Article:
In the United Kingdom, Canada and New Zealand the major opposition party and specifically its shadow cabinet is called His or Her Majesty's Loyal Opposition. The adjective "loyal" is used because, while the role of the opposition is to oppose Her Majesty's Government, it does not dispute the sovereign's right to the throne and therefore the legitimacy of the government. However, in other countries that use the Westminster system, the opposition is known simply as The Parliamentary Opposition.
Some parliamentary parties, notably the Australian Labor Party, elect all the members of their shadow cabinets in a party room ballot, with the Leader of the Opposition then allocating portfolios to the Shadow Ministers. In other parliamentary parties, the membership and composition of the Shadow Cabinet is generally determined solely by the Leader of the Opposition.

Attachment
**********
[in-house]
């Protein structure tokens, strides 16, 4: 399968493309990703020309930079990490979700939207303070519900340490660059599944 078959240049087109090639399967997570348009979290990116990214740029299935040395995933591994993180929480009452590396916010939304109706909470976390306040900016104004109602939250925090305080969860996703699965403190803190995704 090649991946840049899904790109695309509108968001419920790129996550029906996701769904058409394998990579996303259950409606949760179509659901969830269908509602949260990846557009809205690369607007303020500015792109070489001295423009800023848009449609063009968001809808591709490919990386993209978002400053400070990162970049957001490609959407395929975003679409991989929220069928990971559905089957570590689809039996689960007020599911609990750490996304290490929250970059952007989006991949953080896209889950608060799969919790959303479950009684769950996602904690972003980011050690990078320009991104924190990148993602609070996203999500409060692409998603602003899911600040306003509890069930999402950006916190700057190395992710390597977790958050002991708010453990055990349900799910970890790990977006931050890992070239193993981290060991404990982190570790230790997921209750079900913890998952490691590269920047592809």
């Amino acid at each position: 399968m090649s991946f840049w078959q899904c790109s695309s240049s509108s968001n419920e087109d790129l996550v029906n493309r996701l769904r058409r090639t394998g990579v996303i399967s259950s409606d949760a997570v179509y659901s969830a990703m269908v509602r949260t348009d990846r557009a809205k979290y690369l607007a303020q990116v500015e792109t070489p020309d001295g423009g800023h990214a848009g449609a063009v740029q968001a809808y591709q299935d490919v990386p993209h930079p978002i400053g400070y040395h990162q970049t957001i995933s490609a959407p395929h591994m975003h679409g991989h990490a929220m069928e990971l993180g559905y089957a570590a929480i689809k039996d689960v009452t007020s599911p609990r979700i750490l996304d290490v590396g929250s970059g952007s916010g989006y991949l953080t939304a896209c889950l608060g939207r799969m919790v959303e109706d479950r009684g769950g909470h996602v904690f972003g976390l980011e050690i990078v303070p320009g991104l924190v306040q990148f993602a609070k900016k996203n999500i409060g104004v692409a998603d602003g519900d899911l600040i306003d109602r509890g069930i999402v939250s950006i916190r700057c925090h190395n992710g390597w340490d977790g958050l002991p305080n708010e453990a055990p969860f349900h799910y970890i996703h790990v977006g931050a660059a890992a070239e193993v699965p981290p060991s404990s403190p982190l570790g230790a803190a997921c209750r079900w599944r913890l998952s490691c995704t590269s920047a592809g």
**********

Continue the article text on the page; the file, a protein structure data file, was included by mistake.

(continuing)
In many jurisdictions, third parties (which are neither participant in the government nor in the official opposition) may also form their own parliamentary front benches of spokespersons; however, parliamentary standing orders on the right of parties to speak often dictate that it can only be granted to a party or group if a minimum number of members can be recorded by the party. In Ireland, for example, technical groups are often formed by third parties and independent TDs in the Dáil Éireann in order to increase the members' right to speak against larger parties which can afford the right to speak as Front Benches in Government or Opposition.
Use outside English-speaking countries
While the practice of parliamentary shadow cabinets or frontbenches is not widespread in Germany, party leaders have often formed boards of experts and advisors ("teams of experts", or Kompetenzteam, in CDU/CSU and SPD parlance; alternate "top team", or Spitzenteam, in Bündnis '90/Die Grünen parlance).
In France, although the formation of a Shadow Cabinet is not compulsory and not common, several Shadow Cabinets have been formed.